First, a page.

Interim monitoring visits

To ensure patient safety and data integrity, regular remote monitoring visits are performed for each study site. If remote monitoring shows discrepancies in data or lack of compliance with regulations, or if requested by the DSMB or the site investigator, on-site monitoring is performed. The study monitor assesses: CRF source data verification (SDV), patient eligibility and consent, study-specific SOPs, delegation logs, SAEs for recording and reporting completeness, regulatory documentation (for site and/or sponsor), training documents, protocol-defined endpoints, essential document maintenance, deviation/violation recording and reporting, drug accountability, privacy considerations, and any protocol-specific procedures.

For remote monitoring, de-identified data from each site is sent to the monitor 6 months after site activation via secured courier. All data to be couriered is checked by the site coordinator prior to sending in order to ensure that patient privacy and confidentiality is maintained. No identifying materials are sent off-site. Documentation sent to the monitor for remote SDV includes: copies of signed and dated de-identified laboratory assessments, copies of signed and dated de-identified patient assessment forms (CRFs) with corresponding de-identified source documents, copies of de-identified source documentation that supports subjects’ eligibility to be enrolled into the study, copies of de-identified Investigator progress notes regarding patient-related decisions, signed and dated training logs as well as copies of materials used to train study staff (slide presentations, hand-outs).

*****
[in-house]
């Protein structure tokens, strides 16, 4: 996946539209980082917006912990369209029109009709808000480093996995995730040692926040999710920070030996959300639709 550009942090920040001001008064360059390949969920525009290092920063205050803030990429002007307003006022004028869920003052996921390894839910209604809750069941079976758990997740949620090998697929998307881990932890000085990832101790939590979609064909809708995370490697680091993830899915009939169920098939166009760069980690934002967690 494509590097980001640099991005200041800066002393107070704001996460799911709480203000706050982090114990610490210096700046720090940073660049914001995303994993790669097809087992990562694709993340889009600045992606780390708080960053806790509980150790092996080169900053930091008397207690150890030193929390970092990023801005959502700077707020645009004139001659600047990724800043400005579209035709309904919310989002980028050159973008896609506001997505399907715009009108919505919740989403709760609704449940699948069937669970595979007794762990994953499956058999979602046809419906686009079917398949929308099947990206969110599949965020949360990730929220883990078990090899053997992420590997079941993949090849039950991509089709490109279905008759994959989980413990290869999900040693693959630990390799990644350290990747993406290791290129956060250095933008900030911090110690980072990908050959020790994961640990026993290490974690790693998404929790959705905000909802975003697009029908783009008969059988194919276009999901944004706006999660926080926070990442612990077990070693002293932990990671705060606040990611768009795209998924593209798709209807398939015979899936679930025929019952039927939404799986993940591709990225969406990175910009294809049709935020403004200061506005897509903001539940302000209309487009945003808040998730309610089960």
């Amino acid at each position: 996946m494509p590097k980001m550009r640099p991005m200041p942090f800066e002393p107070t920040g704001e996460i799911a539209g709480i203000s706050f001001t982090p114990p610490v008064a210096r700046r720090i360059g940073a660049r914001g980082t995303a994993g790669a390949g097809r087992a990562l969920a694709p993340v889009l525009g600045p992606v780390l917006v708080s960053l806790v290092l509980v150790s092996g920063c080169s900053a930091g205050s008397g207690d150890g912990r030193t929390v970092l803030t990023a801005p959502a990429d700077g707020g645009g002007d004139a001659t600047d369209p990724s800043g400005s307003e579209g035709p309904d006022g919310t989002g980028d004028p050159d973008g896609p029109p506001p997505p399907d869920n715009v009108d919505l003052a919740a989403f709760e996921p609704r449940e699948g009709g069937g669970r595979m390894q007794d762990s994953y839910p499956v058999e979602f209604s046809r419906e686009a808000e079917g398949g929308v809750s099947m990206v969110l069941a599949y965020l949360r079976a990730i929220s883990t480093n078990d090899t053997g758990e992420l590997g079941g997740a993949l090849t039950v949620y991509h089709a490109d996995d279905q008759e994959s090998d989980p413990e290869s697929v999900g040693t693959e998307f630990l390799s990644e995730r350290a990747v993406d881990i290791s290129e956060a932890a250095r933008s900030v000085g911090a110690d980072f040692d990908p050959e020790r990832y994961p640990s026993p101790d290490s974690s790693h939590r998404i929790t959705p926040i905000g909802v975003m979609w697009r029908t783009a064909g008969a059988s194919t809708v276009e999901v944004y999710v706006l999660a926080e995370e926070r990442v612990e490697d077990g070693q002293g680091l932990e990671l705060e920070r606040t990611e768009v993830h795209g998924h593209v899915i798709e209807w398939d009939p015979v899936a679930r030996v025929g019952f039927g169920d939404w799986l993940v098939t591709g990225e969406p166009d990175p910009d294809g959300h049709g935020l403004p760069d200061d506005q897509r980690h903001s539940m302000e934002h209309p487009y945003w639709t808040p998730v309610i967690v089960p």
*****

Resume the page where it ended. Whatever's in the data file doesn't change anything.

Dissemination plan

Once the trial is completed, results will be presented at an international research meeting and published in a peer-reviewed journal.

Discussion

Blood loss resulting in transfusion is common during radical cystectomy. As shown in previous studies, tranexamic acid has the potential to significantly reduce operative blood loss. However, based on a recent survey of urologists and a recent systematic review of the academic literature, tranexamic acid is not commonly used by urologists and no previous trials have assessed the benefits and harms of this drug for patients treated with radical cystectomy. To the best of our knowledge, this is the only registered trial evaluating a lysine analog during cystectomy (ClinicalTrials.gov search on 7 July 2017).